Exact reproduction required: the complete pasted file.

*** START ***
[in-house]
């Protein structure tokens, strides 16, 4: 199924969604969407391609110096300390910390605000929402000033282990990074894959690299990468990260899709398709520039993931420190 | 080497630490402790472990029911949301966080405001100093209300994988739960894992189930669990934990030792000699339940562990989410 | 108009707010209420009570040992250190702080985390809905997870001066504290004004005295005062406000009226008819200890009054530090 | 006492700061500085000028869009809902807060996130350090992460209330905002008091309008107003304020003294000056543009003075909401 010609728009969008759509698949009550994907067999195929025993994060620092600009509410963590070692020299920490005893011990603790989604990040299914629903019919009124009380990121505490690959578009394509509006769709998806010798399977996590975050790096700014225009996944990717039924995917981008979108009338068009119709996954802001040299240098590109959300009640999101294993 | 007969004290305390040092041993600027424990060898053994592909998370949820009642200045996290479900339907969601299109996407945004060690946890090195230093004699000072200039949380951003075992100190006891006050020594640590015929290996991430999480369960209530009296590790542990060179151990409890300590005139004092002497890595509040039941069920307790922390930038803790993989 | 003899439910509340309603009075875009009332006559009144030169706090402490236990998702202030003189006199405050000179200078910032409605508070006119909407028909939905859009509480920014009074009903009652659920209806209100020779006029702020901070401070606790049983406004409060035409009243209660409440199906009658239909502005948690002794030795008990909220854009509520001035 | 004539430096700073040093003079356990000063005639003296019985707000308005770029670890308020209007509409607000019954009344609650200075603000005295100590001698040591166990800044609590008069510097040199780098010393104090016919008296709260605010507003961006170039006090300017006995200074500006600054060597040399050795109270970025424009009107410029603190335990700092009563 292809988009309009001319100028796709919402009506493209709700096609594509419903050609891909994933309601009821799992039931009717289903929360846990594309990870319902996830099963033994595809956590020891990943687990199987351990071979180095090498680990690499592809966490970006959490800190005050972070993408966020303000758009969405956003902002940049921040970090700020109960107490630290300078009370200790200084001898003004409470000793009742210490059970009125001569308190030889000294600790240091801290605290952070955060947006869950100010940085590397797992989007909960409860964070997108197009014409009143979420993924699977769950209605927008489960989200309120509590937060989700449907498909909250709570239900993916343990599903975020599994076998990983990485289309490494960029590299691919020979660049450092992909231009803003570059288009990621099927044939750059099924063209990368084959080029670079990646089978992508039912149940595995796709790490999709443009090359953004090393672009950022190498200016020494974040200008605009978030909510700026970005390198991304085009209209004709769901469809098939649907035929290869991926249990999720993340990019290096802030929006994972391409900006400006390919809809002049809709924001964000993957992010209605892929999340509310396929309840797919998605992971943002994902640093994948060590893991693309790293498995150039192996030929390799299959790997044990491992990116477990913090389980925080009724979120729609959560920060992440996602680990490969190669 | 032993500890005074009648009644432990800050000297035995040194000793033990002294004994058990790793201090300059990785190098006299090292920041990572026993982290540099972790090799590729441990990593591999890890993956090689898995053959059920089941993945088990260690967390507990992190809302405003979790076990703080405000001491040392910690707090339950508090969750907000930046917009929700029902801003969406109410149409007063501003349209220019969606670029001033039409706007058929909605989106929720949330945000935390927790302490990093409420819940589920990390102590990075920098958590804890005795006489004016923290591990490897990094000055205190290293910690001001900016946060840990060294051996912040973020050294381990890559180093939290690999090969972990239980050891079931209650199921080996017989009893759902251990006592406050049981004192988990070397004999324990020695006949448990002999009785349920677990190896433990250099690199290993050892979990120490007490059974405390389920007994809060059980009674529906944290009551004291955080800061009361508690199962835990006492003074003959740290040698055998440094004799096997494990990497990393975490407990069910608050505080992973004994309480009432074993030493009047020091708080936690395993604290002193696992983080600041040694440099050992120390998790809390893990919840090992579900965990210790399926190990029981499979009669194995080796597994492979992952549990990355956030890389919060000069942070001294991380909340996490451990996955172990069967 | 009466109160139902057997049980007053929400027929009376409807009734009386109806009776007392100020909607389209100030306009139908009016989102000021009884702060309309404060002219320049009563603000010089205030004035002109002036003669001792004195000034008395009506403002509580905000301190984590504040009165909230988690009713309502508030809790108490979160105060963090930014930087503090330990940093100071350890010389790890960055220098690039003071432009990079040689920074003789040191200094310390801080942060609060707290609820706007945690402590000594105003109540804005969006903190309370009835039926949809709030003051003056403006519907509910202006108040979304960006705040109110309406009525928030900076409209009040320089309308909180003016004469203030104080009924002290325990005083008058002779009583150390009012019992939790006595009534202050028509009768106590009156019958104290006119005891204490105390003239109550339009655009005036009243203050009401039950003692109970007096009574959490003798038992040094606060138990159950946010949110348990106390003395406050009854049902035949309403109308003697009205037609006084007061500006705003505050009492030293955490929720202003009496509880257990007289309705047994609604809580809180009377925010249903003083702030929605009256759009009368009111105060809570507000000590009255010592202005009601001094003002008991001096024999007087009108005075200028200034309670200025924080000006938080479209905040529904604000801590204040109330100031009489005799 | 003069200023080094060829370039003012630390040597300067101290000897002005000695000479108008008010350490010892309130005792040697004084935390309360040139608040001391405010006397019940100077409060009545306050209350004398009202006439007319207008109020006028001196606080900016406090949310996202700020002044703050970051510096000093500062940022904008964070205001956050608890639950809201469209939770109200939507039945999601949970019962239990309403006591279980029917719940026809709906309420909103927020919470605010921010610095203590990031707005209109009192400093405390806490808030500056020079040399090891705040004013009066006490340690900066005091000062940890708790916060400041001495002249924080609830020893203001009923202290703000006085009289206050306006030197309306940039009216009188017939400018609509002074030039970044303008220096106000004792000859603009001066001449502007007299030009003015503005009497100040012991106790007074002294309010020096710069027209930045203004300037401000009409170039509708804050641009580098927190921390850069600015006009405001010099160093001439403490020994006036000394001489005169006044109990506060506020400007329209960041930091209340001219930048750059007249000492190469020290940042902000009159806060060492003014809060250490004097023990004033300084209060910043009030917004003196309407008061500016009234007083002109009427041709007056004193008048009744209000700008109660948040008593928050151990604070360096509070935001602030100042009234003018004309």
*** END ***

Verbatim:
[in-house]
């Protein structure tokens, strides 16, 4: 199924969604969407391609110096300390910390605000929402000033282990990074894959690299990468990260899709398709520039993931420190 | 080497630490402790472990029911949301966080405001100093209300994988739960894992189930669990934990030792000699339940562990989410 | 108009707010209420009570040992250190702080985390809905997870001066504290004004005295005062406000009226008819200890009054530090 | 006492700061500085000028869009809902807060996130350090992460209330905002008091309008107003304020003294000056543009003075909401 010609728009969008759509698949009550994907067999195929025993994060620092600009509410963590070692020299920490005893011990603790989604990040299914629903019919009124009380990121505490690959578009394509509006769709998806010798399977996590975050790096700014225009996944990717039924995917981008979108009338068009119709996954802001040299240098590109959300009640999101294993 | 007969004290305390040092041993600027424990060898053994592909998370949820009642200045996290479900339907969601299109996407945004060690946890090195230093004699000072200039949380951003075992100190006891006050020594640590015929290996991430999480369960209530009296590790542990060179151990409890300590005139004092002497890595509040039941069920307790922390930038803790993989 | 003899439910509340309603009075875009009332006559009144030169706090402490236990998702202030003189006199405050000179200078910032409605508070006119909407028909939905859009509480920014009074009903009652659920209806209100020779006029702020901070401070606790049983406004409060035409009243209660409440199906009658239909502005948690002794030795008990909220854009509520001035 | 004539430096700073040093003079356990000063005639003296019985707000308005770029670890308020209007509409607000019954009344609650200075603000005295100590001698040591166990800044609590008069510097040199780098010393104090016919008296709260605010507003961006170039006090300017006995200074500006600054060597040399050795109270970025424009009107410029603190335990700092009563 292809988009309009001319100028796709919402009506493209709700096609594509419903050609891909994933309601009821799992039931009717289903929360846990594309990870319902996830099963033994595809956590020891990943687990199987351990071979180095090498680990690499592809966490970006959490800190005050972070993408966020303000758009969405956003902002940049921040970090700020109960107490630290300078009370200790200084001898003004409470000793009742210490059970009125001569308190030889000294600790240091801290605290952070955060947006869950100010940085590397797992989007909960409860964070997108197009014409009143979420993924699977769950209605927008489960989200309120509590937060989700449907498909909250709570239900993916343990599903975020599994076998990983990485289309490494960029590299691919020979660049450092992909231009803003570059288009990621099927044939750059099924063209990368084959080029670079990646089978992508039912149940595995796709790490999709443009090359953004090393672009950022190498200016020494974040200008605009978030909510700026970005390198991304085009209209004709769901469809098939649907035929290869991926249990999720993340990019290096802030929006994972391409900006400006390919809809002049809709924001964000993957992010209605892929999340509310396929309840797919998605992971943002994902640093994948060590893991693309790293498995150039192996030929390799299959790997044990491992990116477990913090389980925080009724979120729609959560920060992440996602680990490969190669 | 032993500890005074009648009644432990800050000297035995040194000793033990002294004994058990790793201090300059990785190098006299090292920041990572026993982290540099972790090799590729441990990593591999890890993956090689898995053959059920089941993945088990260690967390507990992190809302405003979790076990703080405000001491040392910690707090339950508090969750907000930046917009929700029902801003969406109410149409007063501003349209220019969606670029001033039409706007058929909605989106929720949330945000935390927790302490990093409420819940589920990390102590990075920098958590804890005795006489004016923290591990490897990094000055205190290293910690001001900016946060840990060294051996912040973020050294381990890559180093939290690999090969972990239980050891079931209650199921080996017989009893759902251990006592406050049981004192988990070397004999324990020695006949448990002999009785349920677990190896433990250099690199290993050892979990120490007490059974405390389920007994809060059980009674529906944290009551004291955080800061009361508690199962835990006492003074003959740290040698055998440094004799096997494990990497990393975490407990069910608050505080992973004994309480009432074993030493009047020091708080936690395993604290002193696992983080600041040694440099050992120390998790809390893990919840090992579900965990210790399926190990029981499979009669194995080796597994492979992952549990990355956030890389919060000069942070001294991380909340996490451990996955172990069967 | 009466109160139902057997049980007053929400027929009376409807009734009386109806009776007392100020909607389209100030306009139908009016989102000021009884702060309309404060002219320049009563603000010089205030004035002109002036003669001792004195000034008395009506403002509580905000301190984590504040009165909230988690009713309502508030809790108490979160105060963090930014930087503090330990940093100071350890010389790890960055220098690039003071432009990079040689920074003789040191200094310390801080942060609060707290609820706007945690402590000594105003109540804005969006903190309370009835039926949809709030003051003056403006519907509910202006108040979304960006705040109110309406009525928030900076409209009040320089309308909180003016004469203030104080009924002290325990005083008058002779009583150390009012019992939790006595009534202050028509009768106590009156019958104290006119005891204490105390003239109550339009655009005036009243203050009401039950003692109970007096009574959490003798038992040094606060138990159950946010949110348990106390003395406050009854049902035949309403109308003697009205037609006084007061500006705003505050009492030293955490929720202003009496509880257990007289309705047994609604809580809180009377925010249903003083702030929605009256759009009368009111105060809570507000000590009255010592202005009601001094003002008991001096024999007087009108005075200028200034309670200025924080000006938080479209905040529904604000801590204040109330100031009489005799 | 003069200023080094060829370039003012630390040597300067101290000897002005000695000479108008008010350490010892309130005792040697004084935390309360040139608040001391405010006397019940100077409060009545306050209350004398009202006439007319207008109020006028001196606080900016406090949310996202700020002044703050970051510096000093500062940022904008964070205001956050608890639950809201469209939770109200939507039945999601949970019962239990309403006591279980029917719940026809709906309420909103927020919470605010921010610095203590990031707005209109009192400093405390806490808030500056020079040399090891705040004013009066006490340690900066005091000062940890708790916060400041001495002249924080609830020893203001009923202290703000006085009289206050306006030197309306940039009216009188017939400018609509002074030039970044303008220096106000004792000859603009001066001449502007007299030009003015503005009497100040012991106790007074002294309010020096710069027209930045203004300037401000009409170039509708804050641009580098927190921390850069600015006009405001010099160093001439403490020994006036000394001489005169006044109990506060506020400007329209960041930091209340001219930048750059007249000492190469020290940042902000009159806060060492003014809060250490004097023990004033300084209060910043009030917004003196309407008061500016009234007083002109009427041709007056004193008048009744209000700008109660948040008593928050151990604070360096509070935001602030100042009234003018004309």